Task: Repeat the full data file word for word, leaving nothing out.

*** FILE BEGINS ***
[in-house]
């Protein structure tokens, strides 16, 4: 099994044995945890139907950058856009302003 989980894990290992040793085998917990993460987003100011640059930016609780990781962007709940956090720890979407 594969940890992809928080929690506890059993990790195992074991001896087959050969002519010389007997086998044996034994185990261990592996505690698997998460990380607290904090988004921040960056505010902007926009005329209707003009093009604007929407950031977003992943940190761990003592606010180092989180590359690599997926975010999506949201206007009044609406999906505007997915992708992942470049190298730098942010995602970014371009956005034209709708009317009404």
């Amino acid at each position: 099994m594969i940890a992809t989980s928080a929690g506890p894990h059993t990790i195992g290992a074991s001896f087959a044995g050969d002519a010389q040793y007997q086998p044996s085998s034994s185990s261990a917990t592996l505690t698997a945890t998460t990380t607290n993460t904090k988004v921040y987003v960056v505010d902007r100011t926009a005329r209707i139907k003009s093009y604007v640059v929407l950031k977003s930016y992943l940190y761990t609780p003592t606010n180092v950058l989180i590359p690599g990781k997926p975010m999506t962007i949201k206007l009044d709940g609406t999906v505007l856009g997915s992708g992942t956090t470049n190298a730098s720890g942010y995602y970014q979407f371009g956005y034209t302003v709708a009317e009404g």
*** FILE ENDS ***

[in-house]
């Protein structure tokens, strides 16, 4: 099994044995945890139907950058856009302003 989980894990290992040793085998917990993460987003100011640059930016609780990781962007709940956090720890979407 594969940890992809928080929690506890059993990790195992074991001896087959050969002519010389007997086998044996034994185990261990592996505690698997998460990380607290904090988004921040960056505010902007926009005329209707003009093009604007929407950031977003992943940190761990003592606010180092989180590359690599997926975010999506949201206007009044609406999906505007997915992708992942470049190298730098942010995602970014371009956005034209709708009317009404």
């Amino acid at each position: 099994m594969i940890a992809t989980s928080a929690g506890p894990h059993t990790i195992g290992a074991s001896f087959a044995g050969d002519a010389q040793y007997q086998p044996s085998s034994s185990s261990a917990t592996l505690t698997a945890t998460t990380t607290n993460t904090k988004v921040y987003v960056v505010d902007r100011t926009a005329r209707i139907k003009s093009y604007v640059v929407l950031k977003s930016y992943l940190y761990t609780p003592t606010n180092v950058l989180i590359p690599g990781k997926p975010m999506t962007i949201k206007l009044d709940g609406t999906v505007l856009g997915s992708g992942t956090t470049n190298a730098s720890g942010y995602y970014q979407f371009g956005y034209t302003v709708a009317e009404g």